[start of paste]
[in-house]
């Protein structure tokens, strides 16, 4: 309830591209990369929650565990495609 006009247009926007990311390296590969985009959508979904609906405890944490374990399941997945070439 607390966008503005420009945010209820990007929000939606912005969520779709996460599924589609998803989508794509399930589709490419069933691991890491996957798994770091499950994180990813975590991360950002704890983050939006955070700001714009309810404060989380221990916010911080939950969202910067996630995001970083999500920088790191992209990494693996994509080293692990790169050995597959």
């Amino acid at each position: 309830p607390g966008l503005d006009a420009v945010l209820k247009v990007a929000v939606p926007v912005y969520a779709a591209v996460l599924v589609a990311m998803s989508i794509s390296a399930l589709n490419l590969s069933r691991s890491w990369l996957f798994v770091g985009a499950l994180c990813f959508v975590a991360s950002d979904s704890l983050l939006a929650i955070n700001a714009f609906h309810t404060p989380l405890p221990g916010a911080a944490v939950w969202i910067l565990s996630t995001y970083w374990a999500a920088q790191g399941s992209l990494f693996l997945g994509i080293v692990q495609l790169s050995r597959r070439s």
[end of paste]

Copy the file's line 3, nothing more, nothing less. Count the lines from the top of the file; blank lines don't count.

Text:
């Amino acid at each position: 309830p607390g966008l503005d006009a420009v945010l209820k247009v990007a929000v939606p926007v912005y969520a779709a591209v996460l599924v589609a990311m998803s989508i794509s390296a399930l589709n490419l590969s069933r691991s890491w990369l996957f798994v770091g985009a499950l994180c990813f959508v975590a991360s950002d979904s704890l983050l939006a929650i955070n700001a714009f609906h309810t404060p989380l405890p221990g916010a911080a944490v939950w969202i910067l565990s996630t995001y970083w374990a999500a920088q790191g399941s992209l990494f693996l997945g994509i080293v692990q495609l790169s050995r597959r070439s």